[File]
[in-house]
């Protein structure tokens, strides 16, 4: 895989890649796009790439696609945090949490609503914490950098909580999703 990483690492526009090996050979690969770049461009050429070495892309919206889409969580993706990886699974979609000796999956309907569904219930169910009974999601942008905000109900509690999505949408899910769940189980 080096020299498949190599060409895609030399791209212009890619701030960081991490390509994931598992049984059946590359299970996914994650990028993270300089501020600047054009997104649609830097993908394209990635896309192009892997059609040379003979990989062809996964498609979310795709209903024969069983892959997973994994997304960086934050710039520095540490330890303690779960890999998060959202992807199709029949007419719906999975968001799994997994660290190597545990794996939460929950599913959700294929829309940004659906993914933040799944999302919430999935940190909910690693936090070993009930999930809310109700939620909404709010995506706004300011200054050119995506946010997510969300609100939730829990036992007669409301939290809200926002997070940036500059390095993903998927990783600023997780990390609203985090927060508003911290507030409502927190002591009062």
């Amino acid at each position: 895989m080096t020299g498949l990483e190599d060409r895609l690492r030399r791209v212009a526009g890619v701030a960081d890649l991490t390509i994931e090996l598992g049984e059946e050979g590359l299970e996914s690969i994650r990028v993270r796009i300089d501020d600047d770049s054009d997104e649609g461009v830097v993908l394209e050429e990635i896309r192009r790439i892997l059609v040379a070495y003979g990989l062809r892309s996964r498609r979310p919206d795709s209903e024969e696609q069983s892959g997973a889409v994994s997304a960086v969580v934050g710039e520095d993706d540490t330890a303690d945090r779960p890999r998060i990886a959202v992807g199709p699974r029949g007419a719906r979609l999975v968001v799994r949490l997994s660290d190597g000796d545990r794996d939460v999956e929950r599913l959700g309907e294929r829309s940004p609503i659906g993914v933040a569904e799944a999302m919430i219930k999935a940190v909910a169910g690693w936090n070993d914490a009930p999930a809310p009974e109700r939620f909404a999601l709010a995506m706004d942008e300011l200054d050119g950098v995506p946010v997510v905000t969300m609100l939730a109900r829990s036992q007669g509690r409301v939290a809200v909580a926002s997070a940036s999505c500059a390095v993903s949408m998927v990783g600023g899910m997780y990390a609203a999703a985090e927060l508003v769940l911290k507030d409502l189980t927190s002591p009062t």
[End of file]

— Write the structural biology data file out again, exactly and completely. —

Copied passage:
[in-house]
């Protein structure tokens, strides 16, 4: 895989890649796009790439696609945090949490609503914490950098909580999703 990483690492526009090996050979690969770049461009050429070495892309919206889409969580993706990886699974979609000796999956309907569904219930169910009974999601942008905000109900509690999505949408899910769940189980 080096020299498949190599060409895609030399791209212009890619701030960081991490390509994931598992049984059946590359299970996914994650990028993270300089501020600047054009997104649609830097993908394209990635896309192009892997059609040379003979990989062809996964498609979310795709209903024969069983892959997973994994997304960086934050710039520095540490330890303690779960890999998060959202992807199709029949007419719906999975968001799994997994660290190597545990794996939460929950599913959700294929829309940004659906993914933040799944999302919430999935940190909910690693936090070993009930999930809310109700939620909404709010995506706004300011200054050119995506946010997510969300609100939730829990036992007669409301939290809200926002997070940036500059390095993903998927990783600023997780990390609203985090927060508003911290507030409502927190002591009062």
């Amino acid at each position: 895989m080096t020299g498949l990483e190599d060409r895609l690492r030399r791209v212009a526009g890619v701030a960081d890649l991490t390509i994931e090996l598992g049984e059946e050979g590359l299970e996914s690969i994650r990028v993270r796009i300089d501020d600047d770049s054009d997104e649609g461009v830097v993908l394209e050429e990635i896309r192009r790439i892997l059609v040379a070495y003979g990989l062809r892309s996964r498609r979310p919206d795709s209903e024969e696609q069983s892959g997973a889409v994994s997304a960086v969580v934050g710039e520095d993706d540490t330890a303690d945090r779960p890999r998060i990886a959202v992807g199709p699974r029949g007419a719906r979609l999975v968001v799994r949490l997994s660290d190597g000796d545990r794996d939460v999956e929950r599913l959700g309907e294929r829309s940004p609503i659906g993914v933040a569904e799944a999302m919430i219930k999935a940190v909910a169910g690693w936090n070993d914490a009930p999930a809310p009974e109700r939620f909404a999601l709010a995506m706004d942008e300011l200054d050119g950098v995506p946010v997510v905000t969300m609100l939730a109900r829990s036992q007669g509690r409301v939290a809200v909580a926002s997070a940036s999505c500059a390095v993903s949408m998927v990783g600023g899910m997780y990390a609203a999703a985090e927060l508003v769940l911290k507030d409502l189980t927190s002591p009062t």